When I was growing up my dad forbid us say “shut up” to anyone. So I had to get crafty. I had to find illusory ways to get others to stop talking. A few years ago I realized I had perfected the method.
To get those around you to shut up:
- Pile your ideas on top of their ideas;
- Respond to their comments with “However” or “But” at the beginning of your sentence;
- Ignore their opinions; and
- Make sure you have the last word.
Here’s the elephant in the office: A lot of managers are pleading for their teams to be more engaged, and yet every day they tell them to shut up.
Do you see this elephant anywhere? Do you know a parent who complains “My teenage child won’t talk to me”? Do you know a boss who has to do all the thinking because everyone else has been trained not to?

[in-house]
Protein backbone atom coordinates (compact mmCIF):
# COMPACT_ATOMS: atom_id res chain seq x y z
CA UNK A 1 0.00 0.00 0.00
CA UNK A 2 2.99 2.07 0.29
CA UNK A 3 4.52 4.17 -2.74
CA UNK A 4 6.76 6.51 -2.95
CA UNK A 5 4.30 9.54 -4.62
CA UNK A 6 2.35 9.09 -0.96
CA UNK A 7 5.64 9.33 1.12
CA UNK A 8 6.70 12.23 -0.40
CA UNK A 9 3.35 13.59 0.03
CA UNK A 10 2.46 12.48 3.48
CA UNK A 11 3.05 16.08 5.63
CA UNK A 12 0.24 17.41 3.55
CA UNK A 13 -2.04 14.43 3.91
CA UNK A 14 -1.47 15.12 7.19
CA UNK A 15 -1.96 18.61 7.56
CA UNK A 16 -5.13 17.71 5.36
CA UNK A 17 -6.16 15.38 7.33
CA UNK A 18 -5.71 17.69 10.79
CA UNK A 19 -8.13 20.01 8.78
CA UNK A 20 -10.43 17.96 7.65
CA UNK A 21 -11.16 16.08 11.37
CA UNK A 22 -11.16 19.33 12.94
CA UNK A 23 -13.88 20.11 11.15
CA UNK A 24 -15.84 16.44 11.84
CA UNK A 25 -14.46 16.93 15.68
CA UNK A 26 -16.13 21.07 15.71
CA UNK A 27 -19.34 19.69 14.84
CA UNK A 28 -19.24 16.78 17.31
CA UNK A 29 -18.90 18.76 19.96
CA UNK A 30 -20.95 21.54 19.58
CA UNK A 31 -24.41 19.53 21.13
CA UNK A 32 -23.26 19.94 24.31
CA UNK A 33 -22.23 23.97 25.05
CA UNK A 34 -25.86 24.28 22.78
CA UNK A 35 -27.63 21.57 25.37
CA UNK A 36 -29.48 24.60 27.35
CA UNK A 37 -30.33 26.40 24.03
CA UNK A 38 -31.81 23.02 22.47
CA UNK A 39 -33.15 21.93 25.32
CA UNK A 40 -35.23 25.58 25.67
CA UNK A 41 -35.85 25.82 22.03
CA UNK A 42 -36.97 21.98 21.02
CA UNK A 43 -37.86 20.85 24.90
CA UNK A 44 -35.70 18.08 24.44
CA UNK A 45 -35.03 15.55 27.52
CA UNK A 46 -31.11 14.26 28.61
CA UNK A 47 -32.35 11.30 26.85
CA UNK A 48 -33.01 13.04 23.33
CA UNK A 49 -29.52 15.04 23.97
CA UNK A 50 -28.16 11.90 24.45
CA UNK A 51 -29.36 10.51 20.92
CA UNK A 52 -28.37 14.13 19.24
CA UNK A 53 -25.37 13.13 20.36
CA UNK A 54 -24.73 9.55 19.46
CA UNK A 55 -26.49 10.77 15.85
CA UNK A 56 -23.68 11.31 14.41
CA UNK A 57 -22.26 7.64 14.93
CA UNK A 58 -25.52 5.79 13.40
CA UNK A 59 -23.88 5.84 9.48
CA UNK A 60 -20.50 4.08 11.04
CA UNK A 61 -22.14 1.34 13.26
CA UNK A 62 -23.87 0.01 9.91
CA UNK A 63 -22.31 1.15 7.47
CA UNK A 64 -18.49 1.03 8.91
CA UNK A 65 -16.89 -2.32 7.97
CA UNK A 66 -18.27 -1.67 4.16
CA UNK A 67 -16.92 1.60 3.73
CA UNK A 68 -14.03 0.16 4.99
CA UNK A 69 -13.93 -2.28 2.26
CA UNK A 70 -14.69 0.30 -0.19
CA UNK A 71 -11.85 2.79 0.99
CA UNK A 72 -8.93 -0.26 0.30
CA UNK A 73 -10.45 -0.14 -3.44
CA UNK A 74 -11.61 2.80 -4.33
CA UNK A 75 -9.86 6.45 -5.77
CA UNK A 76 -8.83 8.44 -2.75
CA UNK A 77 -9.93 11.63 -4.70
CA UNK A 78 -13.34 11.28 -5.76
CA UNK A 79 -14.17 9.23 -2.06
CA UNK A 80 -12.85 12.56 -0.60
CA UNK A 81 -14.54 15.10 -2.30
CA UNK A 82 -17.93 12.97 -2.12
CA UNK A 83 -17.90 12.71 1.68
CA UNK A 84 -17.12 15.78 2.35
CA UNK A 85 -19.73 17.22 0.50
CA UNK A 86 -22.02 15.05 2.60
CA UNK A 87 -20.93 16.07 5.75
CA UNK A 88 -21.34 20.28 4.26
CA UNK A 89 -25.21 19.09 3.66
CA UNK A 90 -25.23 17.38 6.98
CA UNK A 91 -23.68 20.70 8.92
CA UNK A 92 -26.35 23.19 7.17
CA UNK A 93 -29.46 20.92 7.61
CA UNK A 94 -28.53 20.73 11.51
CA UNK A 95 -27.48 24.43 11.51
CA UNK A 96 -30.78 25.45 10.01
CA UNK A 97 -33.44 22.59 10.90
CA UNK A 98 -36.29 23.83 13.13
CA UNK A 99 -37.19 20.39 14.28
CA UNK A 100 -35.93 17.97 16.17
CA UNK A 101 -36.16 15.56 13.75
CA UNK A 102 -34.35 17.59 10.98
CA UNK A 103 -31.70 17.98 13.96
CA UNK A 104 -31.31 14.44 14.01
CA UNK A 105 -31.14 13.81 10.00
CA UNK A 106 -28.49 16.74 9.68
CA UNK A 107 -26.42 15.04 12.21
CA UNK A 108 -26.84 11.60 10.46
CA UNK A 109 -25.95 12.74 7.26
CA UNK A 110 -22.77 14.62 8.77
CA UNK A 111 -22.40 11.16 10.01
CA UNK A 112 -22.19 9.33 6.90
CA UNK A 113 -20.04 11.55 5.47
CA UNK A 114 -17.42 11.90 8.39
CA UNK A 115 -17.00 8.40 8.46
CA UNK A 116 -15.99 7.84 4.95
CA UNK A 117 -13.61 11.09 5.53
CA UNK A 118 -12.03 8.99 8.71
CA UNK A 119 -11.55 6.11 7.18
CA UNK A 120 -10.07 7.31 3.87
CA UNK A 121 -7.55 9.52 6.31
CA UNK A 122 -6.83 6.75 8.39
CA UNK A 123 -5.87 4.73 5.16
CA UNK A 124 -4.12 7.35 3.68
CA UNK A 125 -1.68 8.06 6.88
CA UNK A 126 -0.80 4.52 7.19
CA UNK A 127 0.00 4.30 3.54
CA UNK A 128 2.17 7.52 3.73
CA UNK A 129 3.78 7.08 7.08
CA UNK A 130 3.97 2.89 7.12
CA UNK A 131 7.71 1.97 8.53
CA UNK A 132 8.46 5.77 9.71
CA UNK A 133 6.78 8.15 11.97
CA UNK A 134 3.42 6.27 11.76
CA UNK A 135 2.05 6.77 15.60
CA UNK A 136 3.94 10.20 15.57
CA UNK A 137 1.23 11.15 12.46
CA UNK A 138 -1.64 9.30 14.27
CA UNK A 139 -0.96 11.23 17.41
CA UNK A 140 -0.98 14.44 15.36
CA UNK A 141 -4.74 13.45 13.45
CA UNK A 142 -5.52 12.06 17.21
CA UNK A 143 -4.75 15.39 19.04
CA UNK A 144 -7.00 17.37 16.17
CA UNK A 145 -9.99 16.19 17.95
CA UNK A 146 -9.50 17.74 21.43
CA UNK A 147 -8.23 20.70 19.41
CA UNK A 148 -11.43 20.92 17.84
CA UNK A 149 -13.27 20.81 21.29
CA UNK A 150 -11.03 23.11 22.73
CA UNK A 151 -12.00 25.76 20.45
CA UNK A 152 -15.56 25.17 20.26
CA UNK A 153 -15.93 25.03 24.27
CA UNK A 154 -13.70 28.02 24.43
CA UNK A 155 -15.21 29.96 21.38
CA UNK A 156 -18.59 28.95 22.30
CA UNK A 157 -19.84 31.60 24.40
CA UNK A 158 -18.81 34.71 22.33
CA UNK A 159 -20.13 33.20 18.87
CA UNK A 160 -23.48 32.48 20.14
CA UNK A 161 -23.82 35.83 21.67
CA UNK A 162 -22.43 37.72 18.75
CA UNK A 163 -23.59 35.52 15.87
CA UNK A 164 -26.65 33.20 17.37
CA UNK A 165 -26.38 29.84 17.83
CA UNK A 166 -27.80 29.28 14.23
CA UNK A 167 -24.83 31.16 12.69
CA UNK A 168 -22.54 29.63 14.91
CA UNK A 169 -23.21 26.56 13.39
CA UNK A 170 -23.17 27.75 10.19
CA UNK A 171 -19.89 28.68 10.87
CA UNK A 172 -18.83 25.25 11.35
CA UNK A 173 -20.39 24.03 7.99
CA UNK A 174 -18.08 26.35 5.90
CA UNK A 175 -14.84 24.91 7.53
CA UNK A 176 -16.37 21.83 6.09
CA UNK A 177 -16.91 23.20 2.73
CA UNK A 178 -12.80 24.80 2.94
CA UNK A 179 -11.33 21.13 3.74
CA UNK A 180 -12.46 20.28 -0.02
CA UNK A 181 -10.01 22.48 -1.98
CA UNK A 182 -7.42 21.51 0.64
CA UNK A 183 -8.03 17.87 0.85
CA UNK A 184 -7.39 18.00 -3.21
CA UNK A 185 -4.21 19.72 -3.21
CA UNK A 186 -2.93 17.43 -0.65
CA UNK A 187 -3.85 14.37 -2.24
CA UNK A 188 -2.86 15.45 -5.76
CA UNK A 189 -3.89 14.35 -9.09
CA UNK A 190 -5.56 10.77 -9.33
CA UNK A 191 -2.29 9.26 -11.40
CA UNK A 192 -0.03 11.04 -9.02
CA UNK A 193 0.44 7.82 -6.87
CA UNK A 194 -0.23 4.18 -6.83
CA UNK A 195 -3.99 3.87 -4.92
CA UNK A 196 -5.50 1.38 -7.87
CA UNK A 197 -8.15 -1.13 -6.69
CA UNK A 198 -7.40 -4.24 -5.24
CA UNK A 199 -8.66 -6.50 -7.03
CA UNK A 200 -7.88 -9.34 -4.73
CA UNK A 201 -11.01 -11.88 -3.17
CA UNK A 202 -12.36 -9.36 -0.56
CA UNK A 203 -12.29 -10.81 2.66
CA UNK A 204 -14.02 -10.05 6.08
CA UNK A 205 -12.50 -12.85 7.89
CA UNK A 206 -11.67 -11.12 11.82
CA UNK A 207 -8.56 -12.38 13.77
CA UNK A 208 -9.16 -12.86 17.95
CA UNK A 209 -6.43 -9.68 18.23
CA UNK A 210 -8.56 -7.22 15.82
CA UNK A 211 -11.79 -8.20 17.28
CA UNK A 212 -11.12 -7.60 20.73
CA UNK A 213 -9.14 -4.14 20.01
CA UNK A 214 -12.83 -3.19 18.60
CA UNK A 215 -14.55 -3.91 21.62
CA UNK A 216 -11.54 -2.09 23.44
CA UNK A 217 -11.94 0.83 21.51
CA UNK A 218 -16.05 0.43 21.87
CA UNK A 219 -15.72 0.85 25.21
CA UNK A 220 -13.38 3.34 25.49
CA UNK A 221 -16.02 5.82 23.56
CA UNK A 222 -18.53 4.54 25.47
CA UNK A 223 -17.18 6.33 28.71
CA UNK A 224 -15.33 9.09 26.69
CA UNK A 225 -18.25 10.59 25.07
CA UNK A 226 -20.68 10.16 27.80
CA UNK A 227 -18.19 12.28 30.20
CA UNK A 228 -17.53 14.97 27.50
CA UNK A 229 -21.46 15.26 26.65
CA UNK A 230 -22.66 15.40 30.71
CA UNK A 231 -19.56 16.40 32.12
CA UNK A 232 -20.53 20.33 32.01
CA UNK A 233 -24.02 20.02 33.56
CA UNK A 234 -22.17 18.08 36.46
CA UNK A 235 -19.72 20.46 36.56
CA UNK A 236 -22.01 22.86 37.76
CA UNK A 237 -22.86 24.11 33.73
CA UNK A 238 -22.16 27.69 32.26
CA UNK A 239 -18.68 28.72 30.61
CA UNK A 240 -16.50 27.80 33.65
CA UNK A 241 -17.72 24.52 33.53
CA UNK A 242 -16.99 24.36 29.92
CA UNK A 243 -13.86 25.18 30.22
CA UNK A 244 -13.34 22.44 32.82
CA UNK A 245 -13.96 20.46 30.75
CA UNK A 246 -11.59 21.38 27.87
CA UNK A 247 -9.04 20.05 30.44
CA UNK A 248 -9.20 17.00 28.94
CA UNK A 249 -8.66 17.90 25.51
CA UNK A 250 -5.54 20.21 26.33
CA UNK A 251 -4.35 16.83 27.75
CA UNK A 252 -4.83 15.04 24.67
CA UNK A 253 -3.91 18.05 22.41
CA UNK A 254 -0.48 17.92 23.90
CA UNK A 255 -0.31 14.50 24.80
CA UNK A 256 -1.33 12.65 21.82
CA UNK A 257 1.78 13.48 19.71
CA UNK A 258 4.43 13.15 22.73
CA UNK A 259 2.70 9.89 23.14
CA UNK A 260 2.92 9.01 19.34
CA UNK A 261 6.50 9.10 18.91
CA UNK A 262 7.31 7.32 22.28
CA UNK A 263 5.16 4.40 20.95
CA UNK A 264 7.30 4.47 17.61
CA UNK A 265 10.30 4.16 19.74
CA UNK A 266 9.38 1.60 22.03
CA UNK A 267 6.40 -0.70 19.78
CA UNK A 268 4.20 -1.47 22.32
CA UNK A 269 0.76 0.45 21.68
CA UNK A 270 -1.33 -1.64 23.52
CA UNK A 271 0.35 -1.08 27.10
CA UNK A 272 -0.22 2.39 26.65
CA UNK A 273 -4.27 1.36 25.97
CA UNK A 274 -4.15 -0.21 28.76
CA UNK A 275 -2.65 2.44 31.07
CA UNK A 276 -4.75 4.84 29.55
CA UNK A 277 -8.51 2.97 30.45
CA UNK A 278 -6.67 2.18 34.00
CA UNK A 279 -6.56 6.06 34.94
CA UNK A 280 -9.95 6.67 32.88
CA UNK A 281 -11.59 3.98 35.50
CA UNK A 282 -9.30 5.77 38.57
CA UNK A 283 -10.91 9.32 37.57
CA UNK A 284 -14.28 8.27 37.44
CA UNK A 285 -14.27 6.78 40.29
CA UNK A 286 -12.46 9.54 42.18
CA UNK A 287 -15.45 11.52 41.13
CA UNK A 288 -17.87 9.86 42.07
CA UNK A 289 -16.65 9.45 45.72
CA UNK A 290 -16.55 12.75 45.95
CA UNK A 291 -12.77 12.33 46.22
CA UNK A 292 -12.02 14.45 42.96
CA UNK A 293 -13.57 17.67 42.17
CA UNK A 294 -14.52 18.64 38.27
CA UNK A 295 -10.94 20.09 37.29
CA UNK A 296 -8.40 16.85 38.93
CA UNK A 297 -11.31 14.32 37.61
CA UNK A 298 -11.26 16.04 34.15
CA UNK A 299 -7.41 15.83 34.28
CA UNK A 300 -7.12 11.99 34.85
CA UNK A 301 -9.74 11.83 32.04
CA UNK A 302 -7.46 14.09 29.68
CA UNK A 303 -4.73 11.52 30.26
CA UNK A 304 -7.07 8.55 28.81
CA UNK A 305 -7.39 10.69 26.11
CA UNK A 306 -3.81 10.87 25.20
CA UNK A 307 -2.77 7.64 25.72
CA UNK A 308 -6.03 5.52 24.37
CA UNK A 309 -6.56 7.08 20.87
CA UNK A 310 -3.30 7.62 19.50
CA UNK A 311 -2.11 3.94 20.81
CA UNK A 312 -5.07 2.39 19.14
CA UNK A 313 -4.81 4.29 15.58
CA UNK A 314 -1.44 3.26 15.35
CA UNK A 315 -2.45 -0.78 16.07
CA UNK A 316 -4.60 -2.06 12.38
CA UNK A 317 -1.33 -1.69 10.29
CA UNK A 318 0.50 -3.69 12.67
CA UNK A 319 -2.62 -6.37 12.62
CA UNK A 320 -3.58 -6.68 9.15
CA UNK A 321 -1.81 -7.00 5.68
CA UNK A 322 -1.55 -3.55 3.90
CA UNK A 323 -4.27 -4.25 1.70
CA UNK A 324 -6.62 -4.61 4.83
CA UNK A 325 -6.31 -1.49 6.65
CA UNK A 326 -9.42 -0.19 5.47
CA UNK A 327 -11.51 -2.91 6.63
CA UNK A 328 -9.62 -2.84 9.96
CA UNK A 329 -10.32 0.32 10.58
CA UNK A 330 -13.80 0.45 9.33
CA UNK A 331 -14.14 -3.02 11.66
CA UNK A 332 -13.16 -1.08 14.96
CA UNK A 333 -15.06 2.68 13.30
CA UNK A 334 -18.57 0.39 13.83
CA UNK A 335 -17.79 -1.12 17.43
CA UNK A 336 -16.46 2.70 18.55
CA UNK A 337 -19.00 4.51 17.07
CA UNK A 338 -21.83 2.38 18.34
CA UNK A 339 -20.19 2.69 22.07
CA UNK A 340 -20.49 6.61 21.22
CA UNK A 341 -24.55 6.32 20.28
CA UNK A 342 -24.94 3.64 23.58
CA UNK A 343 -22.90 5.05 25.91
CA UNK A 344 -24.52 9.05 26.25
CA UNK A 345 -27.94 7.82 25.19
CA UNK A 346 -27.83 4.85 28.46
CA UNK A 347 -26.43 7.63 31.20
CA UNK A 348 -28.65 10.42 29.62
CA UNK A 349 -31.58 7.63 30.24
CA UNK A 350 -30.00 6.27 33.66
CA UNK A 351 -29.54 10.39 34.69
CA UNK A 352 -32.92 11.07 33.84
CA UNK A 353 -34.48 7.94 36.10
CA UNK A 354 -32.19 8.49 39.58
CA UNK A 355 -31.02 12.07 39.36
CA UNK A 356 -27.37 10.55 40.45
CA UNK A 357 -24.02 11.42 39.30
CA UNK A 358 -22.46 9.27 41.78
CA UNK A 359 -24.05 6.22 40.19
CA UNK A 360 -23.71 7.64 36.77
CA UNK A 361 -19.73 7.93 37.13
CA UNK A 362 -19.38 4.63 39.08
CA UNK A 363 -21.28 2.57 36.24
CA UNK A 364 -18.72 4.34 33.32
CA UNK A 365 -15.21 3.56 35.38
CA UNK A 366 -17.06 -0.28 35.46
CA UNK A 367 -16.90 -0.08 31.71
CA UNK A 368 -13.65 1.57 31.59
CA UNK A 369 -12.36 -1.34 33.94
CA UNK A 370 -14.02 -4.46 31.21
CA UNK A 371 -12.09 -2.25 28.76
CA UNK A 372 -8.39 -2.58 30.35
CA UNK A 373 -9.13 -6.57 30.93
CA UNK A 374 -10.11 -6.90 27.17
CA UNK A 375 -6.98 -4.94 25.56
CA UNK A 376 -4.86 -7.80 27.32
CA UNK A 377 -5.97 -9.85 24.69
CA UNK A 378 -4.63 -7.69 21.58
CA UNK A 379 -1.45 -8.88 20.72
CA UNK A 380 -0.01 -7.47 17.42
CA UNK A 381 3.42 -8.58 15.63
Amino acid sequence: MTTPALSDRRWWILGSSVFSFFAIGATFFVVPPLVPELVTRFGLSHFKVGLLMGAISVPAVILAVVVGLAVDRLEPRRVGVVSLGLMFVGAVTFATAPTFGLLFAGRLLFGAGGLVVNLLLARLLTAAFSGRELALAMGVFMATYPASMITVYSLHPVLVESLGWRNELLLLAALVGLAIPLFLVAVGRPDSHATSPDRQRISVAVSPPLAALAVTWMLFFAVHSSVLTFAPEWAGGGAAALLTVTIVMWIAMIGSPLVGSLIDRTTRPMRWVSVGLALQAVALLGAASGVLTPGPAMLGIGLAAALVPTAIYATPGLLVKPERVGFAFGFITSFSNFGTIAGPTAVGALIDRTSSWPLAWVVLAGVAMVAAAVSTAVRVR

STOMP THE ELEPHANT
My friend John P. from Ohio says, “What you DO is more profound than what you TELL someone to do.” The best leaders use their ACTIONS to create ownership in others. One of the most powerful things we can do is examine how we respond when others are talking.
Take this challenge. Over the next two weeks as you’re listening to others:
- Let their ideas stand alone, free from your ideas;
- Create alignment by eliminating “however” and “but” from your responses;
- Incorporate their ideas in future conversations and plans; and
- Let them have the last word. (You can wrap it up with a “thank you”).
Dad was right. Telling others to shut up is destructive.
Where will you lead – where will you stomp elephants – today?